Ubuntu nvidia-current drivers. [ Sometimes called 'Propitiatory Drivers'.]
    To install the Ubuntu modified drivers called nvidia-current and variants, the same preparatory steps should be taken, but omit stage 3.; and at stage 5, use:
    Code:
    sudo apt-get install nvidia-current # or alter nvidia packagename
    Nvidia-current drivers can also be installed from System Settings>Additional Drivers, or from Synaptic Package Manager, which will tell what is available. [ From Ubuntu 12.10, 'Additional Drivers ' is included in Software Sources. You can Right-Click on the Desktop, select 'Change Desktop Background', click the 'All Settings' tab, select 'System>Software Sources' and the 'Additional Drivers ' tab, and Activate the driver you want.]

    [The following is based on Post #280 of MAFoElffen's 'Blank Screen' magnum-opus Sticky in the Installations & Upgrades Forum.]There is an index in Post#2
    http://ubuntuforums.org/showthread.p...43535&page=109 - now page 110

    Summary.
    Under normal circumstances, this is all you need to do to install an nvidia.com downloaded driver:

    Reboot to a 'TTY' [Text Terminal or Text Console], or shut down the Xsession from a GUI screen, as the nvidia driver must be installed when the Xserver and GUI screen are inactive. Then CD to the folder where you have downloaded the NVIDIAxxx.run file, make it executable and run it with 'sh'.

    Kernel Updates:
    There are many Posts deprecating the use of the drivers Downloaded from the Nvidia.com>Drivers website; mainly because it used to be necessary to re-install them following a Kernel update. From v304.xx this is no longer the case as nvidia drivers are now compatible with DKMS and hence the kernel modules are updated automatically, in the same way as with nvidia-current installations. With earlier versions it is still necessary.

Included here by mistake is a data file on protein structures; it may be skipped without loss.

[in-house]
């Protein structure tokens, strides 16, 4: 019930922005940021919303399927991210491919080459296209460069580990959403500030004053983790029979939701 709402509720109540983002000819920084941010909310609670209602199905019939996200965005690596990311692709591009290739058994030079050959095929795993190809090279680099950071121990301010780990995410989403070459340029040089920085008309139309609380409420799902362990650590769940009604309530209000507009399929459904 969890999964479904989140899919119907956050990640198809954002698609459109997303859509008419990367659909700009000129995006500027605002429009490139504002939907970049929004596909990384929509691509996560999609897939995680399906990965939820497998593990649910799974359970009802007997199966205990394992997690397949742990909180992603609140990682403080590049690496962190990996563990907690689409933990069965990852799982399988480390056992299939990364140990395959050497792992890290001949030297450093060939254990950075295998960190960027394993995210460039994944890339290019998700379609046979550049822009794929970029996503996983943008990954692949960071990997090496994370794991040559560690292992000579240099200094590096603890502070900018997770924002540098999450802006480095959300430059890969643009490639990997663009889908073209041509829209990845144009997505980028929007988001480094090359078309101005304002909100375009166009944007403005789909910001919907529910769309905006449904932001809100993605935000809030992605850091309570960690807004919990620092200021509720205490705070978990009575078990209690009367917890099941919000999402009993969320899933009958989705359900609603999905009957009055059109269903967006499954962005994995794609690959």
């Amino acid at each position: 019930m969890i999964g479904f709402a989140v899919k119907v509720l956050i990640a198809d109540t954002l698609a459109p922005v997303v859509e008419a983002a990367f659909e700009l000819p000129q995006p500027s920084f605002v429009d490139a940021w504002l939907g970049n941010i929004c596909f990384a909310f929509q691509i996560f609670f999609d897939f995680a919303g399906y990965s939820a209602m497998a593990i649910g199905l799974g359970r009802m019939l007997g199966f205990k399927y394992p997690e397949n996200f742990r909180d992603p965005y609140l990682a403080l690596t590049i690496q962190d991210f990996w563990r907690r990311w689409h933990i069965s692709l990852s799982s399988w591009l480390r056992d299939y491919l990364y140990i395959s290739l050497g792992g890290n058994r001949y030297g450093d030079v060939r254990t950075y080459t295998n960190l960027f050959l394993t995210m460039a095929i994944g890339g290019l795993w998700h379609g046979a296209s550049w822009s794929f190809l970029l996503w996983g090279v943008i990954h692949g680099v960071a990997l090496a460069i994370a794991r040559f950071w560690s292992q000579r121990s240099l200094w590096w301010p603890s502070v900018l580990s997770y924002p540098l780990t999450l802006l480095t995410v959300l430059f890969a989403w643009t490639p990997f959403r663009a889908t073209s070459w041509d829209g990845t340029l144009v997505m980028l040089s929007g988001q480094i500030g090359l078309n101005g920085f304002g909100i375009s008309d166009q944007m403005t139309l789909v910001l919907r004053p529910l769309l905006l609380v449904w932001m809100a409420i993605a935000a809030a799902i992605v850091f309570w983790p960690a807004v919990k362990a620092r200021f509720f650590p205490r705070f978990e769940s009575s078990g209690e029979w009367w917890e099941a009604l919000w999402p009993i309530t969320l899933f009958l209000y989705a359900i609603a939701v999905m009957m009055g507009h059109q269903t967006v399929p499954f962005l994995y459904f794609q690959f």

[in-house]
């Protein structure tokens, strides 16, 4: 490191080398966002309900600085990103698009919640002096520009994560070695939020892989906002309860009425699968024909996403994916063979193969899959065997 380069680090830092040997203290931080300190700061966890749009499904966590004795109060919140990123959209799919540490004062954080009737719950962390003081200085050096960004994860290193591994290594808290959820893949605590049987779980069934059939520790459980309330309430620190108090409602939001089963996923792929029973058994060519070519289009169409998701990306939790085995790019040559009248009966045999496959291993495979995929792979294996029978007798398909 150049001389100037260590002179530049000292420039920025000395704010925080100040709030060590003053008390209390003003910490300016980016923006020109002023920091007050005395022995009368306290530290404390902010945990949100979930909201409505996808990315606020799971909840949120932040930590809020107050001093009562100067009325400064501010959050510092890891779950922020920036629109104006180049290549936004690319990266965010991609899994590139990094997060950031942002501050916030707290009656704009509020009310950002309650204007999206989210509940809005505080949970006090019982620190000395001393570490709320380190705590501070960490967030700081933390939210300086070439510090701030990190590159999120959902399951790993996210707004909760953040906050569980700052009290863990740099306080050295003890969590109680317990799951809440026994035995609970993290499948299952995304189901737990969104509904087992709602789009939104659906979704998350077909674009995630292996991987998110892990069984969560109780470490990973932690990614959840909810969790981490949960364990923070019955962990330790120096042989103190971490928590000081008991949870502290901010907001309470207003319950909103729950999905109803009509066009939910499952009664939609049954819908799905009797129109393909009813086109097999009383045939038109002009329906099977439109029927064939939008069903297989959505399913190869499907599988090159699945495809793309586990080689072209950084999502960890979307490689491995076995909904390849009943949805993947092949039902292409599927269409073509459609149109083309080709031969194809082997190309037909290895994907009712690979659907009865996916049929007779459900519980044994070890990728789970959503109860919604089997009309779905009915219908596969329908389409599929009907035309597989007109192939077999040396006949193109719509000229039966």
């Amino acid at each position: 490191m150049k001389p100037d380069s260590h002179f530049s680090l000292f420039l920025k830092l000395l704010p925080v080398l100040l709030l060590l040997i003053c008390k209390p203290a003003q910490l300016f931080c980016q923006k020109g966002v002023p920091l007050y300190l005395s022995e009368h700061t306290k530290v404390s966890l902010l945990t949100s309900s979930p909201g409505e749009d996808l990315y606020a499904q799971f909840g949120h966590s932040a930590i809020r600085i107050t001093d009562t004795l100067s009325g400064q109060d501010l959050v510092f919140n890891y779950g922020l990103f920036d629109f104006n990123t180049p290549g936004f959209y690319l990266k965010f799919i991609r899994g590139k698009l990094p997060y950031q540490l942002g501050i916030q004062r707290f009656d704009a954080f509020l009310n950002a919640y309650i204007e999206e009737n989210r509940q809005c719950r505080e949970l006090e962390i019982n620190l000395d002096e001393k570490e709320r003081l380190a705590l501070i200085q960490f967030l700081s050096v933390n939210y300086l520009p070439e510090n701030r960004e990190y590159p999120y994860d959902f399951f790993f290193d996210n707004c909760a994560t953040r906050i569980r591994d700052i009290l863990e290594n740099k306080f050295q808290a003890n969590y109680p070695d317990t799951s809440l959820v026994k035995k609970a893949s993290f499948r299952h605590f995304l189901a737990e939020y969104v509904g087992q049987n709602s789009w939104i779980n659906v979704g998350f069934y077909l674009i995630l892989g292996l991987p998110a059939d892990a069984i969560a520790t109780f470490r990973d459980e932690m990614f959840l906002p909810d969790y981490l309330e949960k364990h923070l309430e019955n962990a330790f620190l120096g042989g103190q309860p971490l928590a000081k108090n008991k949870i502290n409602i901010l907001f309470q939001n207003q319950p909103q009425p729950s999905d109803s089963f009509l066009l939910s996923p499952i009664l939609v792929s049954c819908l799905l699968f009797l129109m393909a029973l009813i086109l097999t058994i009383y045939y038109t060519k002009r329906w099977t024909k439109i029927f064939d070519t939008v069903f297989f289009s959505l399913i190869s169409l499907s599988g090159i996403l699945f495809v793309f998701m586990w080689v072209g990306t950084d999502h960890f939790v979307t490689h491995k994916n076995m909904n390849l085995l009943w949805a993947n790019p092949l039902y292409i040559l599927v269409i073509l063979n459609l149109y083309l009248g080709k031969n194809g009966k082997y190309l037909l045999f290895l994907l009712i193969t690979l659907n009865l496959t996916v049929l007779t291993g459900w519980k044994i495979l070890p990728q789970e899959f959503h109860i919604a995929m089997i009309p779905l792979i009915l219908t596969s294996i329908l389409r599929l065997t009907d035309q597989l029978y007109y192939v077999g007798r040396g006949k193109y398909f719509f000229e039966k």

Preparation.
    However, the first time you do this there are some preparatory steps: first you should add some Blacklists to the /etc/modprobe.d folder; then ensure the necessary build procedures and header files are installed, and it is also advisable to purge any previous nvidia installations.

    Adding blacklists:
    Note: There may already be nouveau blacklist files in /etc/modeprobe.d. Recent versions, v.304 onwards, of both the nvidia-installer and the Ubuntu-nvidia-current installations can create files blacklisting the default Nouveau driver so Stage 1. can be omitted. The Nvidia installer will offer to create a blacklist file.

    1.: Add blacklists, [ For drivers prior to v.304 ]:
    In a Terminal ['Crtl+Alt+t'] enter:
    Code:
    gksudo gedit /etc/modprobe.d/nouveaublacklist.conf # If you do not have a GUI
    # Screen you will need to use a different text editor, eg. 'nano' or 'vim'.
    If the file does not exist, gedit will show a blank screen with that name, add:
    Code:
    # Added for nvidia driver.
    blacklist nouveau
    blacklist lbm-nouveau
    options nouveau modeset=0
    alias nouveau off
    alias lbm-nouveau off
    Save and close gedit. [ The filename you use must end in: ".conf" ]

    2.: Prep and make sure everything is there for any dependencies, and Cleanup:
    Ensure you have fully updated your installation.
    Code:
    sudo apt-get update
    sudo apt-get install build-essential gcc-4.5 g++-4.5 libxi-dev libxmu-dev freeglut3-dev libgl1-mesa-glx libglu1-mesa libglui-dev
    uname -r
    Insert the output of 'uname -r' in the following command: substituting it for 'uname -r'; for example:
    "sudo apt-get install linux-headers-3.2.0-2-33-generic-pae"
    Code:
    sudo apt-get install linux-headers-'uname -r'
    sudo apt-get install linux-headers-generic
    sudo nvidia-installer --uninstall # not needed if no prior nvidia-installation
    sudo apt-get remove --purge nvidia*
    You may get some 'file not found' messages on the last commands. That is okay. Continue. We just want to make sure that older modules are removed so that there is no conflict.

    3.: Download. [ Omit if choosing an nvidia-current driver]
    Download the appropriate driver from nvidia.com/Drivers: